Atheneite is a rare palladium, mercury arsenide mineral with formula (Pd, Hg)3As associated with palladium-gold deposits. It is not radioactive. It was named after the Greek goddess Pallas Athene, in allusion to its palladium content.
Atheneite is an opaque gray-white mineral with a metallic luster. The mineral has a density of 10.2 and hardness of 5. Its composition parallels that of arsenopalladinite (Pd8(As, Sb)3), isomertieite (Pd11Sb2As2) and meritieite-II (Pd8(Sb, As)3).
- Category: Arsenide mineral
- Formula: (Pd, Hg)3As
- Crystal system: Hexagonal
- Crystal class: Ditrigonal dipyramidal (6m²).
Atheneite has a metallic luster and its color ranges from white/gray to blue/gray tint. Its Mohs hardness scale is 4.5-5. The Vickers hardness test puts this mineral at a 48. Atheneite also has a specific gravity of 10.2. When placed in a reflected light, it gives off a white light with a yellowish hue and shows very weak reflectance pleochroism in oil (Fleischer, 1974).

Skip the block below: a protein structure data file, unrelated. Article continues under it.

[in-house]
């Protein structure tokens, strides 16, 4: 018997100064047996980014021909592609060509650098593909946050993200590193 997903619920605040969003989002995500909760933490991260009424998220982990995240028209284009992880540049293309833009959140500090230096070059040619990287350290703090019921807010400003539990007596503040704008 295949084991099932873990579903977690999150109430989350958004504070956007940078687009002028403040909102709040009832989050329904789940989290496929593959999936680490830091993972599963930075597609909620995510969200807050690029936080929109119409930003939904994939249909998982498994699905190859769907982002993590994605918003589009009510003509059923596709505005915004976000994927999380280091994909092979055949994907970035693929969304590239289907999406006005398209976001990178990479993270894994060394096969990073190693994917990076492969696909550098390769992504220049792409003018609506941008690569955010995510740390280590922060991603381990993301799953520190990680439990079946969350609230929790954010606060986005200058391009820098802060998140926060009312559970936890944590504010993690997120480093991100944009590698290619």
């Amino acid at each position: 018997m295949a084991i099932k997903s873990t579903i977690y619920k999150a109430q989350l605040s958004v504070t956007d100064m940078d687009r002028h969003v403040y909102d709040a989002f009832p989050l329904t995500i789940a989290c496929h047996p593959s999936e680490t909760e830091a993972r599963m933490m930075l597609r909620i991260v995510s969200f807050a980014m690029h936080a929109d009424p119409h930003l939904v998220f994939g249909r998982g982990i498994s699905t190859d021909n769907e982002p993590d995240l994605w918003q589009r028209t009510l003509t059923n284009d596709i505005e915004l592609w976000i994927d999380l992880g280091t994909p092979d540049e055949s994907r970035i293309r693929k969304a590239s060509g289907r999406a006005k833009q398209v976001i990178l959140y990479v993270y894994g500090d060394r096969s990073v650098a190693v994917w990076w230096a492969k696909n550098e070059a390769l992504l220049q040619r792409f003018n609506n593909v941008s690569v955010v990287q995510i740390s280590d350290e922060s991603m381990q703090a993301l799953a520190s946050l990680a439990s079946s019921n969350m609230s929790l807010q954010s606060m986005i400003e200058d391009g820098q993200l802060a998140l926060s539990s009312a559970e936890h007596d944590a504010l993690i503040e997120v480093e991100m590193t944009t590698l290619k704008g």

- Color: Gray to gray-white; white with bluish tint in reflected light
- Crystal habit: Irregular blebs, inclusions
- Luster: Metallic
- Diaphaneity: Opaque
- Specific gravity: 10.2
Discovery and occurrence
It was discovered in 1974 by A.M. Clark, A.J. Criddle, and E.E. Fejer in the Minas Gerais mine in the town of Itabira, Brazil (Clark, 1974). Atheneite was also found in 1982 during a major gold rush at Serra Pelada in northern Brazil. Since then it has been found in the northern region of Para, Brazil, the northern region of Russia, and the Limpopo province of South Africa (Cabral, 2002; Trabaev, 1995). Its name is derived from the Greek goddess Pallas Athena for its association with palladium-gold deposits. It was first found in concentrates from gold washings in Brazil with intergrowths of arsenopalladinite (Fleischer, 1974).
Atheneite occurs in concentrates from gold washings. Hematite, isomertieite, palladseite, and arsenopalladinite are closely associated with atheneite